Hewlett-Packard Advert - March 1981
From Practical Computing
"Discover the full professional power of Hewlett-Packard's personal computer"
Hewlett-Packard, which like Commodore, TI and Tandy also had a line in calculators, had launched its HP-85 micro at the beginning of 1980, with the machine even originating from the calculator side of the business. Codenamed "Capricorn" when it was still a company secret, it was aimed at the scientific market and was sold as a complete system including screen, keyboard, thermal printer and a magnetic tape unit with what seems an implausibly-small 217K storage per cartridge - even floppies could do more than that. According to oldcomputers.net, the HP-85 ran a custom 0.613MHz 8-bit CPU, which was slow even in the 1970s.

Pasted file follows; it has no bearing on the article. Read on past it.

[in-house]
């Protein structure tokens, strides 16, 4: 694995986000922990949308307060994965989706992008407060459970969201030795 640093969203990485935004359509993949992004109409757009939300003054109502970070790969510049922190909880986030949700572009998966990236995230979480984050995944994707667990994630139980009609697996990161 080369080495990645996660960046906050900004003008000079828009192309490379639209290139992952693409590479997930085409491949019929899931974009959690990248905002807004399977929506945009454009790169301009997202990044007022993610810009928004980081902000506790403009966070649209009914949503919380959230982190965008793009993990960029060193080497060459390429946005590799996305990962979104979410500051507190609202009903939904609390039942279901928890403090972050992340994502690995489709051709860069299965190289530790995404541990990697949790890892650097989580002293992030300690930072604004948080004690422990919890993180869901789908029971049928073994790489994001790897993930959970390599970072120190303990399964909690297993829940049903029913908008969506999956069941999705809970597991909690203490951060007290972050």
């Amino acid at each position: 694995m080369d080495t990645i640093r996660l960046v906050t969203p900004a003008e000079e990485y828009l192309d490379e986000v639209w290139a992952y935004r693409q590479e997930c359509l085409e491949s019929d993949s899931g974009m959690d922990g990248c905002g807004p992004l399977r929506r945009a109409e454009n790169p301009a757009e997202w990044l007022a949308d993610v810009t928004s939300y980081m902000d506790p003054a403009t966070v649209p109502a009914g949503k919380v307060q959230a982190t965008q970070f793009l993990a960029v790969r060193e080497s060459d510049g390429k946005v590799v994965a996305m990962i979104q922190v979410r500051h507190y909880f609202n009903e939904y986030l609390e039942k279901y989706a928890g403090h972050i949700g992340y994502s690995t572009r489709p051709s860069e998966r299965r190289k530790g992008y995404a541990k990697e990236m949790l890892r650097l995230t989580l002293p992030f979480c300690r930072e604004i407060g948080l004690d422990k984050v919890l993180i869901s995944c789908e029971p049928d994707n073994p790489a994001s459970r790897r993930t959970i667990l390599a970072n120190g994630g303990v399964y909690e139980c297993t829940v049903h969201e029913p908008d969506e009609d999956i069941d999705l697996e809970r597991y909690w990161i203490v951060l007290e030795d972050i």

It retailed for £1,950, or around £9,630 in 2020, a price which Personal Computer World thought was too much in two reviews - "in the final analysis, the machine is overprice for the hardware content" or "£1,200 would be more like it". At the time, Commodore's PET was around a third the price.
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